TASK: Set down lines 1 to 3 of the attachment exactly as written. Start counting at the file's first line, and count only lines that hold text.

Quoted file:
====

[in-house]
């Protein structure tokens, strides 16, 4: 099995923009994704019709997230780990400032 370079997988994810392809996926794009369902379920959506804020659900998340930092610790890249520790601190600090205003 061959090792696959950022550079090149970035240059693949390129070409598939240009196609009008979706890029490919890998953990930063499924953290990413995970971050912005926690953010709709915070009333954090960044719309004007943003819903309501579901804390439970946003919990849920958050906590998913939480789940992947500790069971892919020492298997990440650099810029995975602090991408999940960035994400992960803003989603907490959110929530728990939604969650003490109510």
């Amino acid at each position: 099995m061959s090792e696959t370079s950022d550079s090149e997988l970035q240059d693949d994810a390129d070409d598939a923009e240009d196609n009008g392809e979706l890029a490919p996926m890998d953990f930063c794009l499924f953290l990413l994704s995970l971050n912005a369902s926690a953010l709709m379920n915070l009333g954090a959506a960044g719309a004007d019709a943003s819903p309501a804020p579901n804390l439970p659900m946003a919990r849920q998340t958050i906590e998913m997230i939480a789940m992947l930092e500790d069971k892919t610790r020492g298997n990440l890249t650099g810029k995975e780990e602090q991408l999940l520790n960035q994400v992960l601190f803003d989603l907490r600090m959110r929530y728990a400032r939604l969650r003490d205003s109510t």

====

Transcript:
[in-house]
């Protein structure tokens, strides 16, 4: 099995923009994704019709997230780990400032 370079997988994810392809996926794009369902379920959506804020659900998340930092610790890249520790601190600090205003 061959090792696959950022550079090149970035240059693949390129070409598939240009196609009008979706890029490919890998953990930063499924953290990413995970971050912005926690953010709709915070009333954090960044719309004007943003819903309501579901804390439970946003919990849920958050906590998913939480789940992947500790069971892919020492298997990440650099810029995975602090991408999940960035994400992960803003989603907490959110929530728990939604969650003490109510």
């Amino acid at each position: 099995m061959s090792e696959t370079s950022d550079s090149e997988l970035q240059d693949d994810a390129d070409d598939a923009e240009d196609n009008g392809e979706l890029a490919p996926m890998d953990f930063c794009l499924f953290l990413l994704s995970l971050n912005a369902s926690a953010l709709m379920n915070l009333g954090a959506a960044g719309a004007d019709a943003s819903p309501a804020p579901n804390l439970p659900m946003a919990r849920q998340t958050i906590e998913m997230i939480a789940m992947l930092e500790d069971k892919t610790r020492g298997n990440l890249t650099g810029k995975e780990e602090q991408l999940l520790n960035q994400v992960l601190f803003d989603l907490r600090m959110r929530y728990a400032r939604l969650r003490d205003s109510t």